A young friend and keen analyst of social change made the observation that it seems that physicians, when it comes to the contemporary state of our profession, seem a bit in shock, as if suffering a grief reaction. She referenced the stages of grief elucidated by Elisabeth Kubler-Ross -- denial, anger, bargaining, depression and acceptance.*
Last week I mentioned an anecdote from a recent essay in the Journal of the American Medical Association in which a medical school Dean asked the incoming class for a show of hands by those who had been advised by at least one physician not to go into medicine -- and 4 out of 5 hands went up across the room. I can attest to the veracity of this anecdote from my own experiences with medical students and colleagues.
Physicians find the profession of medicine in a beleaguered state as the environment and framework in which we practice has shifted around us. The solo practice physician worthy of a Normal Rockwell painting has become a fossil of the past. Physician-run group practices are now also on the endangered species list, as hospitals, corporations, insurance companies and Wall Street investors purchase or develop physician groups.
For example, at the end of April this year Forbes magazine reported "in the [United States] where healthcare faces sweeping changes accelerated by the Affordable Care Act," private equity investors have been "making serial acquisitions of smaller medical practices that they roll up into larger, more efficient groups. In particular, [private equity] funds are assembling groups of practitioners, both in traditional hospital-centered specialties in such areas as radiology and neonatology as well as in emerging fields of hospital-focused specialization like neurology and general surgery."
Once upon a time physicians commanded almost total control over who we worked with, what kind of equipment we needed, how we wanted to spend our day. Now doctors are among the employees, not just of hospitals and non-profit organizations, and not only for-profit entities, but finance capital itself. As physicians experience these changes -- and weigh what it means to care for our patients within these new environs designed to serve the interests of private equity -- we find the potential for conflict between the loyalty owed to our patients and their interests, and the loyalty demanded by our employer.
The American Medical Association last November emphasized the impact of these changes upon physicians by adopting a set of guiding principles for physicians entering into contractual and employment agreements in order to protect the paramount responsibility to patients and the best interests of patients. That the American Medical Association took the time to "address some of the unique challenges to professionalism and the practice of medicine arising in the face of physician employment," seems to me a fair gauge of the pressures upon physicians brought by the "sweeping changes" like the ones Forbes magazine describes.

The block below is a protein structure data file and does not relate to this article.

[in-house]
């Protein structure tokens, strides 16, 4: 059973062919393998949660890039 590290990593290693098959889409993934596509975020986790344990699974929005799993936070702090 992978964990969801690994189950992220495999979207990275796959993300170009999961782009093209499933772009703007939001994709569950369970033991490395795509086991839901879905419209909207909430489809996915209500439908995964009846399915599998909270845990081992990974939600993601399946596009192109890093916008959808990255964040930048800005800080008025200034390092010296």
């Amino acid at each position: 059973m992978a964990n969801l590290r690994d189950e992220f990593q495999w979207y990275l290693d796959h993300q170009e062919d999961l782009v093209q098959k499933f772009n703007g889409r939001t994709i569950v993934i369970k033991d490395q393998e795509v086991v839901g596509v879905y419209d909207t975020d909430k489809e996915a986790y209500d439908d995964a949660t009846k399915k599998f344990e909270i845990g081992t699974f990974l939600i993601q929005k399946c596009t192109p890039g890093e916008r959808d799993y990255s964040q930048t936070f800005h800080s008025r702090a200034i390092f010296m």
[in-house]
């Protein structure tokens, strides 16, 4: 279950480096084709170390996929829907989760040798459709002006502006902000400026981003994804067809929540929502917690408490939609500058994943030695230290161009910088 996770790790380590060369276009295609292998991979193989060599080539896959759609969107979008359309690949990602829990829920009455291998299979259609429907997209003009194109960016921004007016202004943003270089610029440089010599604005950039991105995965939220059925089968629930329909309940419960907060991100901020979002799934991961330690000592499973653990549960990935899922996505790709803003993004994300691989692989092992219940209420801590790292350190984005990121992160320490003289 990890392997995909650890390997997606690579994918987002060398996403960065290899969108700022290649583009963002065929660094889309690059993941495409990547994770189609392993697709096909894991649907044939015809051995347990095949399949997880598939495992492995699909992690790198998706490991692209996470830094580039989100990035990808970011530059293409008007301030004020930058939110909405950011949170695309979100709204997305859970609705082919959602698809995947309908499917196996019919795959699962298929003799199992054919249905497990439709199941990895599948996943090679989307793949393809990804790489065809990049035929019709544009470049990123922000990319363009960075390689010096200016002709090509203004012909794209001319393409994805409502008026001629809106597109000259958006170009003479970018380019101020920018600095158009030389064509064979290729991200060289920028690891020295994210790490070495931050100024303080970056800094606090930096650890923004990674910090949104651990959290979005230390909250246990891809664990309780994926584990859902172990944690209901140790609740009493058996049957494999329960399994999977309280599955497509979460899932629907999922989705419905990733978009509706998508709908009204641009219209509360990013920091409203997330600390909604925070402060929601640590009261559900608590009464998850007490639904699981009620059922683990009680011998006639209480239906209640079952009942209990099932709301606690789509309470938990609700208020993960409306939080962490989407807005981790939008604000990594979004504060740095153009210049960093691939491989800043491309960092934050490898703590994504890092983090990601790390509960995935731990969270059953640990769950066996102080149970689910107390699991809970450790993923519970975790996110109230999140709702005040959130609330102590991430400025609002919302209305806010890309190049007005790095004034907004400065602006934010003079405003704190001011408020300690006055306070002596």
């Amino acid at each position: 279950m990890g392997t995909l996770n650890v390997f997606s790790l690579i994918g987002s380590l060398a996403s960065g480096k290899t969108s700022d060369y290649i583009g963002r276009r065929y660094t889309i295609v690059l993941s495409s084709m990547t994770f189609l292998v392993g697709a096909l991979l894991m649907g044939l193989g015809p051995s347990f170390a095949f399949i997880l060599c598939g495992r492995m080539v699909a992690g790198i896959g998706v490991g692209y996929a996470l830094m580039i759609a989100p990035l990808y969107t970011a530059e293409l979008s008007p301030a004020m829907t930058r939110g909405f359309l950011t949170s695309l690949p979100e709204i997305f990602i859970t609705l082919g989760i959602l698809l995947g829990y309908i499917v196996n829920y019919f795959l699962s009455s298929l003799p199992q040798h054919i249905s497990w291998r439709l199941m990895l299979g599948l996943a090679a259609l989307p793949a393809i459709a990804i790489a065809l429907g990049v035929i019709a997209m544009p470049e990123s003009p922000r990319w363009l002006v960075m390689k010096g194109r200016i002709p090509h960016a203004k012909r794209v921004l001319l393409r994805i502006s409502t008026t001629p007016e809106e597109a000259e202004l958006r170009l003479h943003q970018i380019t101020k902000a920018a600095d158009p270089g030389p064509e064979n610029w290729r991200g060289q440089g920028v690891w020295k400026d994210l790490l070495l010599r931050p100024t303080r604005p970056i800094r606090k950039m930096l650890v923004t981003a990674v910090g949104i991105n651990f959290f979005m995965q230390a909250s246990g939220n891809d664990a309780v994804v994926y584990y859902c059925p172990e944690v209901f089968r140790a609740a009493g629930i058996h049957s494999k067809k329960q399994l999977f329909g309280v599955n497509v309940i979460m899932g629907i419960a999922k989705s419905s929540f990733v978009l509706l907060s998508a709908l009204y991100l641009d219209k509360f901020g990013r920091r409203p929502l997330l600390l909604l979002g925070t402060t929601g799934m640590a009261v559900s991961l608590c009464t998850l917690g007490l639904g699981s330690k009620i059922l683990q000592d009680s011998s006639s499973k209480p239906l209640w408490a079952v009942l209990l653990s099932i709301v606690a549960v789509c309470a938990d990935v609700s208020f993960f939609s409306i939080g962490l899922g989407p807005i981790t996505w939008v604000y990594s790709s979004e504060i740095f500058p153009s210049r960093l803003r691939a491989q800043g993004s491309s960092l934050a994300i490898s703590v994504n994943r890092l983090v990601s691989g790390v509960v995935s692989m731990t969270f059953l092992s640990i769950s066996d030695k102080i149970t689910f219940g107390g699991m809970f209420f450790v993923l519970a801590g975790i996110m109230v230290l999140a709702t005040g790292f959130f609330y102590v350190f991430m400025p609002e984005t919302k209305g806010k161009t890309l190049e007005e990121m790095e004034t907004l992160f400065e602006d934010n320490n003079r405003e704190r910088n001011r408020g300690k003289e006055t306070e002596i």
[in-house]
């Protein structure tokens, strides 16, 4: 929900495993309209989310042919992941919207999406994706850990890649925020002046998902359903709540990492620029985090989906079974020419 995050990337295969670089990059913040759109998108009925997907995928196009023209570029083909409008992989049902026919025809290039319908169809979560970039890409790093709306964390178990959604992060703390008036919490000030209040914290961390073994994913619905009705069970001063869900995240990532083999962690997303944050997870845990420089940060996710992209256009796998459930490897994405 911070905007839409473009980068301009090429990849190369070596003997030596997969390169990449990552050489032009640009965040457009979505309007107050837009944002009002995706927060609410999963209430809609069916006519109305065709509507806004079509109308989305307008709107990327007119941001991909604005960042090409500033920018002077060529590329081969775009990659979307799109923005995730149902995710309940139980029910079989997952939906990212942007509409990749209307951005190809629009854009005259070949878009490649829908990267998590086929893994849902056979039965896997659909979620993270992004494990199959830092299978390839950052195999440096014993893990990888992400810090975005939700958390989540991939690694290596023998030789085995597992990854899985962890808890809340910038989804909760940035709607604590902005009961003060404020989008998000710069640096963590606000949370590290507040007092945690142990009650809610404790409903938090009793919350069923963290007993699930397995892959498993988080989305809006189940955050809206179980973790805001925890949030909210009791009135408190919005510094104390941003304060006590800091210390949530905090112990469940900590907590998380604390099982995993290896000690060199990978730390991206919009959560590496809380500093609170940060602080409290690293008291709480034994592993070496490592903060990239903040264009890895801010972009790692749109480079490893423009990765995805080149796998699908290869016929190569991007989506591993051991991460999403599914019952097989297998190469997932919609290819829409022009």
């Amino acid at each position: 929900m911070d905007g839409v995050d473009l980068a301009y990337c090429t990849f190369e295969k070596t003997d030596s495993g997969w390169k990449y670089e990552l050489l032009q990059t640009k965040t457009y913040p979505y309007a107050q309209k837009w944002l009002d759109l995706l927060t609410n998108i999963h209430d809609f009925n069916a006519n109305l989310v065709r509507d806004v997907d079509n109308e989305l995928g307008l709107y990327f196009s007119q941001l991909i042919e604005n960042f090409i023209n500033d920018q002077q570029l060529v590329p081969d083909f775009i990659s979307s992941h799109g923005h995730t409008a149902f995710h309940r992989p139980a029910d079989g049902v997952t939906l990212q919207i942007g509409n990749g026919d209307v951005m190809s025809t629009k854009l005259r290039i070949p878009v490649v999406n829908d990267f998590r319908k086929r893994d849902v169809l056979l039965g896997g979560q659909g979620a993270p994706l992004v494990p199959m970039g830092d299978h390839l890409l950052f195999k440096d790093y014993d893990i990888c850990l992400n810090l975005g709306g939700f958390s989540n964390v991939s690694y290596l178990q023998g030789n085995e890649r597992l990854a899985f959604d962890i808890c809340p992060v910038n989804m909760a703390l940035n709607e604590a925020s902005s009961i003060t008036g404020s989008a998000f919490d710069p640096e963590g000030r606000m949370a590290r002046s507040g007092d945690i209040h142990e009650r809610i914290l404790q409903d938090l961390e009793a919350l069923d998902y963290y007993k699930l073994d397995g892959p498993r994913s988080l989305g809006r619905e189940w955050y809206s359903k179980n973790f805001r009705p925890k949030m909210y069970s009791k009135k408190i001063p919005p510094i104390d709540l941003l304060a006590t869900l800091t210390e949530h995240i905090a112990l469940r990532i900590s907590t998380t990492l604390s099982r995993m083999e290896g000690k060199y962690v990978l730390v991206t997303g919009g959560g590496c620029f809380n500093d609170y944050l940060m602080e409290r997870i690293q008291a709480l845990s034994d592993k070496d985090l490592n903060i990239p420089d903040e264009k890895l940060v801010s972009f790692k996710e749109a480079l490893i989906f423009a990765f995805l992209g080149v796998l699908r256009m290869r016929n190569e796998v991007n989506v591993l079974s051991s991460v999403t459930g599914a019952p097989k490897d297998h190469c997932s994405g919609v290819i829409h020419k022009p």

These pressures will likely intensify unless profit-seeking itself is removed from healthcare, removed from caregiving. What's more, to throw the sweeping changes toward the "profitization" of caregiving into full reverse is entirely practical. A bill before Congress, the Expanded and Improved Medicare For All Act, would ban for-profit medicine.
This week Professor Gerald Friedman, economist of the University of Massachusetts, presented the findings of his analysis of the legislation at a Congressional briefing. Not only would profiteering be removed from our healthcare system, upgrading the nation’s Medicare program and expanding it to cover people of all ages would yield more than a half-trillion dollars in efficiency savings in its first year of operation, enough to pay for high-quality, comprehensive health benefits for all residents of the United States at a lower cost to most individuals, families and businesses.
With a solution at hand perhaps it is not too much to invoke Kubler- Ross's paradigm of denial, anger, bargaining, depression and acceptance as an analogy, for the societal moment seems to me precipitous. Yet for medicine as a profession although the diagnosis is grave and life-altering, I believe the prognosis is excellent. How we will carry on in the interests of our patients will ultimately win out.
Four out of five of our students may have been warned to stay away from medicine, yet the chose our profession anyway. Physicians and physicians-to-be remain profoundly motivated by the service we perform to our fellow human beings. That spirit will help us lead our system to the kind of real reform we need.
Dr. Andrew Coates practices internal medicine in upstate New York. He is President of Physicians for a National Health Program.
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